Investigation of Two Performance Improvement Options For Household Refrigerators

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Due to environmental concerns, the refrigeration industry is facing the challenge of developing more efficient and environmental friendly refrigerators. Environmentally harmful refrigerants, CFC's and HCFC's, have already been shifted toward environmental friendly refrigerants such as HFC's and hydro carbons. However HFC's have a significant global warming potential. Accordingly, new policies have taken effect which are forcing the refrigerator industry to develop refrigerators that will reduce energy consumption and refrigerant emissions to reduce energy bills and the global warming effects of refrigerators.
This study presents the research conducted on the condenser improvement of one of the commercially available household refrigerators and designing and applying a so-called Alternating evaporator duty cycle (AED) with a two step capacity modulated compressor. In the condenser improvement study, a household refrigerator's condenser configuration was changed from the cross-flow configuration to the counter-flow configuration without changing other components and cabinet structure. Ten experiments for different refrigerant charges were conducted and it was experimentally proved that the refrigerator with counter flow condenser consumes 1% less energy compared to the one with cross-flow condenser. To study the potential of the AED cycle, a side-by-side household refrigerator equipped with a conventional cycle was converted into the AED cycle. First of all, the performance of the refrigerator with the new cycle was simulated and then cycle components were designed. Two different kinds of evaporators were used for food (R) cabinet such as forced convection fin-and-tube type evaporator (FCE) and natural convection tube-and-plate type evaporator (NCE), to investigate the humidity control improvement.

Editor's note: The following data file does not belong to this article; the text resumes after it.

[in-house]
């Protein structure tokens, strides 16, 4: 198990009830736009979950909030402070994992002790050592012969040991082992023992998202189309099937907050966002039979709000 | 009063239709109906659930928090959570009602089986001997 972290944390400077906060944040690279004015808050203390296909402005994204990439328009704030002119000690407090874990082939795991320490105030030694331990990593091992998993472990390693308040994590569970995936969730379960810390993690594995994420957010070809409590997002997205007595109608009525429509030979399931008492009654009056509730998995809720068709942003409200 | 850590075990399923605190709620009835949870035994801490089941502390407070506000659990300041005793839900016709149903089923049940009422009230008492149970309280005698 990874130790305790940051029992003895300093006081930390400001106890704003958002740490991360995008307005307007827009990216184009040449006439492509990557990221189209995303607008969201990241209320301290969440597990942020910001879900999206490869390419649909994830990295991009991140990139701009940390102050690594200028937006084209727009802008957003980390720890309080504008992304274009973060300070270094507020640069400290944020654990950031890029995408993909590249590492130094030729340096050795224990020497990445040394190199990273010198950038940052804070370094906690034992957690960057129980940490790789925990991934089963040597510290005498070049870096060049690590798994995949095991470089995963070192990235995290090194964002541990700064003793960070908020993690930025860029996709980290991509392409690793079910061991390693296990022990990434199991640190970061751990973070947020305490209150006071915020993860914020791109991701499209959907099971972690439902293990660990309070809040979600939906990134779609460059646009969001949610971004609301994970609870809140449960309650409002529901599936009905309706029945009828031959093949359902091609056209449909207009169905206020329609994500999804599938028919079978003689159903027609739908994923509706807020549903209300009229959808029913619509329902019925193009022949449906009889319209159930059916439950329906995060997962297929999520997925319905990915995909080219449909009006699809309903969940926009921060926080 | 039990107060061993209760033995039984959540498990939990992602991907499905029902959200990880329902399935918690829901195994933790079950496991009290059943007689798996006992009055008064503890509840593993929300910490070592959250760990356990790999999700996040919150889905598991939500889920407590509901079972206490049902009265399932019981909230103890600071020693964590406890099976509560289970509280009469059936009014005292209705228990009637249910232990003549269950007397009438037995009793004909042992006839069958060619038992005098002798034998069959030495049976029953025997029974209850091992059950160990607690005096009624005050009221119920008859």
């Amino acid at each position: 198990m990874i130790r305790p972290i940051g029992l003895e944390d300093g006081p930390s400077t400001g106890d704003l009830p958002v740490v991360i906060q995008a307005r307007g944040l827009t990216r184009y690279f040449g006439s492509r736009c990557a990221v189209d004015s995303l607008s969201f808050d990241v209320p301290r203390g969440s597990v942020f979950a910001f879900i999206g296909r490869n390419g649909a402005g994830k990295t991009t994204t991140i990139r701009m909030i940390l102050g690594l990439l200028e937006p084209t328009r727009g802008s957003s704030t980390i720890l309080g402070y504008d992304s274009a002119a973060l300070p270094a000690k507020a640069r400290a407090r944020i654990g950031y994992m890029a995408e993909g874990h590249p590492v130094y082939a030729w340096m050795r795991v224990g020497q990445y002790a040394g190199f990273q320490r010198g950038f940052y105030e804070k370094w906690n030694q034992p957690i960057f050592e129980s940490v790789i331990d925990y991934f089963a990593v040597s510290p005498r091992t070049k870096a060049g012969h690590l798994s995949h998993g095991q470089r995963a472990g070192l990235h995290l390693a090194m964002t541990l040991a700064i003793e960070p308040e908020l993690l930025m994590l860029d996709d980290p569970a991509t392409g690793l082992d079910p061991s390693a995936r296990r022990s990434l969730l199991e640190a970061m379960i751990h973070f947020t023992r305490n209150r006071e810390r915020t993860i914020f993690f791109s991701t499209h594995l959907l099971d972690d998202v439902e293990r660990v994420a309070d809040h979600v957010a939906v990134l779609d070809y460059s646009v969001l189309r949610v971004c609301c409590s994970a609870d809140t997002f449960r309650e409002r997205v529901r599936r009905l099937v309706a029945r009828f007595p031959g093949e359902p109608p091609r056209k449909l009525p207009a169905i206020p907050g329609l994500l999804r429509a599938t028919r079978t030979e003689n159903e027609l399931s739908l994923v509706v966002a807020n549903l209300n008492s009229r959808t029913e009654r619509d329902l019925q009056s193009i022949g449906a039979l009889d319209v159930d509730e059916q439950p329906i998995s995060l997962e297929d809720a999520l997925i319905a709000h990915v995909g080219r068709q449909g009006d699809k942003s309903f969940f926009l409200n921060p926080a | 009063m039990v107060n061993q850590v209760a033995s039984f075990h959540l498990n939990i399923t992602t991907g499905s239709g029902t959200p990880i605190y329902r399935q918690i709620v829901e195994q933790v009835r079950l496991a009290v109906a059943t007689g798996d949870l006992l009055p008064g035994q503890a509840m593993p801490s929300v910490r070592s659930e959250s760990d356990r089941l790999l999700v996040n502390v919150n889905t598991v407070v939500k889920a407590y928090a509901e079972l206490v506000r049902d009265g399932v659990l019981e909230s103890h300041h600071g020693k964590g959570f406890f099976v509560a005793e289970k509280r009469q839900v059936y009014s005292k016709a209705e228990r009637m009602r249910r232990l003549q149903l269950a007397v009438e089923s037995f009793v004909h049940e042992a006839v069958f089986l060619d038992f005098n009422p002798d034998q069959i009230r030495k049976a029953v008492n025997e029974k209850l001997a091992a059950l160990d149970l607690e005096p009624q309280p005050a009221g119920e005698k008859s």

Experimental results shows that, average humidity ratios of freezer (F) and R compartments during the cyclic operations are 0.5 gH2O/(kg of dry air) and 2.5 gH2O/(kg of dry air), respectively using the FCE and 0.6 gH2O/(kg of dry air) and 2.4 gH2O/(kg of dry air), respectively with NCE. Therefore, the humidity ratio of R compartment is maintained at 4-5 times higher level than that of F compartment for the AED cycle, and also 4 - 5 times higher than that R and F compartments for the base cycle. In addition to the better humidity control, AED cycle provides separate and more efficient cabinet temperature control.